The extensive audit by Infrastructure Australia on road congestion across Australian cities raises the crucial question of where jobs are located, says the Urban Taskforce.
“The Infrastructure Australia audit on road congestion is a wake-up call on the failure of urban planning to influence where jobs are located in cities like Sydney,” says Urban Taskforce CEO, Chris Johnson. “Much of the congestion on the seven roads listed in Sydney occurs because of excessive journeys to work.”
“With Sydney’s population predicted to almost double by 2061 road congestion will only get worse unless we get a closer relationship between where people live and where jobs are located. Currently over 200,000 workers who live in Western Sydney must travel to the East to get work. Clearly this clogs the roads for hours in the morning and again in the evening.”
“Enrico Moretti’s recent book ‘The New Geography of Jobs’ explains the dramatic changes that are happening around the world with shifts to the knowledge economy and to the creative industries. These new jobs can be located close to residential precincts and mixed use urban renewal areas can combine clean jobs with apartment living where many people can walk or cycle to nearby work.”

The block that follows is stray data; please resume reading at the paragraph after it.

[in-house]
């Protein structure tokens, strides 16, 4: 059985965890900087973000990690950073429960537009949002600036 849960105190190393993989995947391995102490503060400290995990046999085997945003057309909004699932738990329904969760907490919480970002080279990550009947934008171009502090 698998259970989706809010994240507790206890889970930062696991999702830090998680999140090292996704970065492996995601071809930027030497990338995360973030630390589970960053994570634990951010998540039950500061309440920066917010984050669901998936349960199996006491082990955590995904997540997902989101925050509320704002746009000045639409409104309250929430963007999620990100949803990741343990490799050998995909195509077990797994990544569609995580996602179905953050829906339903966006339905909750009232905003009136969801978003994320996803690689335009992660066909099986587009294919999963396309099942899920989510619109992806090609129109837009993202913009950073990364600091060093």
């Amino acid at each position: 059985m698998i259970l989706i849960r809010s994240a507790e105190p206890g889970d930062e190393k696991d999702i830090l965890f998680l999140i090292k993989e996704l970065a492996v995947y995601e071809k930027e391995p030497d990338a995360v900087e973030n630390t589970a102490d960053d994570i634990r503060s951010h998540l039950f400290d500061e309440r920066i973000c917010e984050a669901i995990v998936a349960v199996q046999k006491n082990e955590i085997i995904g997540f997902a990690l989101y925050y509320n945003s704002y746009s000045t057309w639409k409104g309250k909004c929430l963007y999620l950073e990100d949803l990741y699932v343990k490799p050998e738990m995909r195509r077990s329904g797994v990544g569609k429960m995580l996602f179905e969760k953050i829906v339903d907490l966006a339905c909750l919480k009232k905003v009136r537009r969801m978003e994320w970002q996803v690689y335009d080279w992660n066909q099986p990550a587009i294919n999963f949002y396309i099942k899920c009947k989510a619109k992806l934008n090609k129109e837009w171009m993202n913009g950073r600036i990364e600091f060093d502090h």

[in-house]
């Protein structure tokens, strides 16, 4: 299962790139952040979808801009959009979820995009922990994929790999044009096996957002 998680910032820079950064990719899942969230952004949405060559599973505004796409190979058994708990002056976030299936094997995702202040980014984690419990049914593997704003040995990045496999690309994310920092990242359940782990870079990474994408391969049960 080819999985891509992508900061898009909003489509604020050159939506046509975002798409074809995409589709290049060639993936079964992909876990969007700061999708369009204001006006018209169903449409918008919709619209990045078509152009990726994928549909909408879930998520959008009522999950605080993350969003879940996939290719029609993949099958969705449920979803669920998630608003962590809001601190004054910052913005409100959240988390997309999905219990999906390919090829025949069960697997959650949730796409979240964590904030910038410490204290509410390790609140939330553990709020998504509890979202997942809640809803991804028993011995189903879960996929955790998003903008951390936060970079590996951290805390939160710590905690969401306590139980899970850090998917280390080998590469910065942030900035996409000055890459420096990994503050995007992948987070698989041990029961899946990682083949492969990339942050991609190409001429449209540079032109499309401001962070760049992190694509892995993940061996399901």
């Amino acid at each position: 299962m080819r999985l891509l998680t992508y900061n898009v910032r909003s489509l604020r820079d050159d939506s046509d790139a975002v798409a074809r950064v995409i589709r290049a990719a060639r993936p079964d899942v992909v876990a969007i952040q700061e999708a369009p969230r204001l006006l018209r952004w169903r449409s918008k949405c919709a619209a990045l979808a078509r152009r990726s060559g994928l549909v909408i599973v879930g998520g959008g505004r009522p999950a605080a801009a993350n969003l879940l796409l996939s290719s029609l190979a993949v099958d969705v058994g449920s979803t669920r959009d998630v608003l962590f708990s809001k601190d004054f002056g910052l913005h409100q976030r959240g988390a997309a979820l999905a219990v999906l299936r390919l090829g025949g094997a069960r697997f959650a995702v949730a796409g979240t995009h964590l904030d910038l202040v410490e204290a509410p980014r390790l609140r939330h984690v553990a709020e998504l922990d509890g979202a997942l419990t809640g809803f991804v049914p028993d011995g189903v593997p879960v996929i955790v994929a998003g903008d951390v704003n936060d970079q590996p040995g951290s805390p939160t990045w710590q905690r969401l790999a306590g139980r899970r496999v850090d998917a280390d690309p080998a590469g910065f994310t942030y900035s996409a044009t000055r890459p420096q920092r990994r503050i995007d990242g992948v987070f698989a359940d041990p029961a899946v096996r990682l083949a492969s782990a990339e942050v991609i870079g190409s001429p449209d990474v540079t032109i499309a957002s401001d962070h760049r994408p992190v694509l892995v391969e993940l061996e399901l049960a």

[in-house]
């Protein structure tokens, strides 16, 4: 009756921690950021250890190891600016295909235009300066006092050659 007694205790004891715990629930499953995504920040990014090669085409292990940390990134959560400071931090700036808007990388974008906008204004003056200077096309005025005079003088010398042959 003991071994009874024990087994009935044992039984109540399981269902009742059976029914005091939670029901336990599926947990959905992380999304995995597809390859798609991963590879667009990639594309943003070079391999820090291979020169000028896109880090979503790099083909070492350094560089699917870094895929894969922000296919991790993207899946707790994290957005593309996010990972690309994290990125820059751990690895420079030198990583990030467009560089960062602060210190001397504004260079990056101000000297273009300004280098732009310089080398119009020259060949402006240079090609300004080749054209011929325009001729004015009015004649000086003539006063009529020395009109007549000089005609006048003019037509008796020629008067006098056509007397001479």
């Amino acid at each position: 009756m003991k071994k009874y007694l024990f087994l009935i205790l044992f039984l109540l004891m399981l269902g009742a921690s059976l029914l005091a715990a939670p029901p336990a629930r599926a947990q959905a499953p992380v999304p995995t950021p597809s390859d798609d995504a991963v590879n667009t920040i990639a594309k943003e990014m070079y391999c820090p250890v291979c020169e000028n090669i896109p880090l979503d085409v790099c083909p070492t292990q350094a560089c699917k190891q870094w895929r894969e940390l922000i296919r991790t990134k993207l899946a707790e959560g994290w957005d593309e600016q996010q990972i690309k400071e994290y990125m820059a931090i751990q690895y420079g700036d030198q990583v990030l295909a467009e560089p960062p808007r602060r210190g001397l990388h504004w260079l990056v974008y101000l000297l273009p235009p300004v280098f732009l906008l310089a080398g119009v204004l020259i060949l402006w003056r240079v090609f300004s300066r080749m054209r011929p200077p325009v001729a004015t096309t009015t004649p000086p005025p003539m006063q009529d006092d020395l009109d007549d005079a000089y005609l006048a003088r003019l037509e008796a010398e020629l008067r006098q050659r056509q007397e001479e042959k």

“While major infrastructure road projects will be required as a matter of priority, the more important planning initiative for Australia’s cities will be to minimise car usage through the location of jobs closer to where people live and in encouraging walkable communities and the use of public transport.”
“Clearly the car is here to stay as a family friendly way to move from home to school, to shopping and to visit friends. What is needed is a detailed analysis of what the trips are for and at what time. Initiatives like staggering work hours and staggering school hours can reduce loads and tolling that penalises single drivers can encourage car-pooling.”
“Sydney’s urban footprint cannot grow significantly so doubling the population by 2061 will require some creative thinking to minimise congestion. The answer is unlikely to be to double the width of our roads. As the city becomes more dense, it becomes more important to focus on minimising the need to travel through clever planning decisions. The swing to apartment living where urban densities encourage mixed uses within walking distances is likely to be part of the solution. The proposed Greater Sydney Commission will need to grasp the congestion problem as it sets out the future shape and structure of the city.”